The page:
I thought it was widely accepted that the only way super massive blackholes at the center of galaxies can form is through super massive stars and huge amounts of material around to be "eaten" by the star and black hole?
1 / 5 (2) Oct 13, 2011
I thought it was widely accepted that the only way super massive blackholes at the center of galaxies can form is through super massive stars and huge amounts of material around to be "eaten" by the star and black hole?

Think of it this way, if you're really going to talk about SMBH and cosmic time scales.

It takes about 10 million years, theoretically, for the shell of an expanding supernova to travel 60,000 light years from the edge of a very large galaxy to the SMBH in the hub. Now the SMBH doesn't absorb and catch the entire shell, obviously, but only a slice of it, but much of teh shell escapes the galaxy and stars, but much of it is also absorbed by other stars, which later explode, and other black holes.

Over epic time scales, "slices" of these shells fall into the hub into other stars which explode or the shells of material fall directly into the growing black hole.

So galaxies lose mass, but mass they retain gradually concentrates in the growing black holes.
1 / 5 (2) Oct 13, 2011
Of course, I'm a little unsatisfied by the explaination I give above.

I figure in an "isolated" galaxy and excluding galaxy collisions, the above proces could only explain SMBH up to about 1000 to maybe 10,000 solar masses, and 10,000 is a bit of a stretch.

Without galaxy mergers, 10,000 solar masses and above is very hard to explain even over ridiculously long time scales, other than invoking the notion that they are "primordial" and started out about that big to begin with...
1 / 5 (2) Oct 13, 2011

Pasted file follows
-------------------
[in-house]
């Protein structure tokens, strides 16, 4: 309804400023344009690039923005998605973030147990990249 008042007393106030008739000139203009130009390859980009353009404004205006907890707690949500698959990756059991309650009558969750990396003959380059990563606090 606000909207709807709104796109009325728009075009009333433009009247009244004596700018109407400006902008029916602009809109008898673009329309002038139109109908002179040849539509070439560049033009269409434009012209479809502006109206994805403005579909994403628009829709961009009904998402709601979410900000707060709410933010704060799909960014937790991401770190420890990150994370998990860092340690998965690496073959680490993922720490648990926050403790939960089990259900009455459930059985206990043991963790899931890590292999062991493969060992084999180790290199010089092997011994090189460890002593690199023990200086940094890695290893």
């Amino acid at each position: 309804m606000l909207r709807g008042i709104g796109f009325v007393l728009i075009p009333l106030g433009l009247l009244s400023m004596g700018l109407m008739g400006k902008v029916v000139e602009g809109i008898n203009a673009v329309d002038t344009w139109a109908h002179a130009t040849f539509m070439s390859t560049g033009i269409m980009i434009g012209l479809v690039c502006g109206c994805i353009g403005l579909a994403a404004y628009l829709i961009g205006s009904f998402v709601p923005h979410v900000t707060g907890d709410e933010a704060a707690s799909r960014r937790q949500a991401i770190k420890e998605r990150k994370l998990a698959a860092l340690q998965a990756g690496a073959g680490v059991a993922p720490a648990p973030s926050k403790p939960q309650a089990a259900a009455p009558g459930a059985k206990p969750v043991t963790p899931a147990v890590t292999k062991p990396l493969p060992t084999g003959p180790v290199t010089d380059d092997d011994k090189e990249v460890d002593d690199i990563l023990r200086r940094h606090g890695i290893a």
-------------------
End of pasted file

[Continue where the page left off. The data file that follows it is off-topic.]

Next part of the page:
Let's say you have a rogue globular cluster, or a "Dwarf Galaxy" with like a million stars.

If this system had a head-on collision with the hub of a normal sized galaxy's growing 100 mass or 1000 mass black hole, the entire globular cluster or dwarf galaxy could simply fall into the event horizon, and...

viola...a million mass black hole is born...
not rated yet Oct 15, 2011
If you flip your thinking around, the source of SMBH becomes obvious. In the earliest moments of the universe, everything was in a single black hole. Inflation quickly spread this mass out to the point where otherwise nearby objects (less than a meter apart) still have not seen each other since inflation. This also means that the fluctuations in density got spread out too. But consider a bump in density competing with inflation. If gravity wins, you get a big SMBH. If inflation wins you get lots and lots of stuff (dark matter, hydrogen, helium, etc.)

In practice big bumps will have smaller bumps, etc. So one big bump will result in lots of SMBH, and they will be surrounded by stuff. ;-) Instant primordial galaxies with SMBH.

My guess is that there are NO SMBH that were not there in the first hour of the Big Bang. Maybe one or two that formed from mergers of intermediate mass black holes, but that is about it.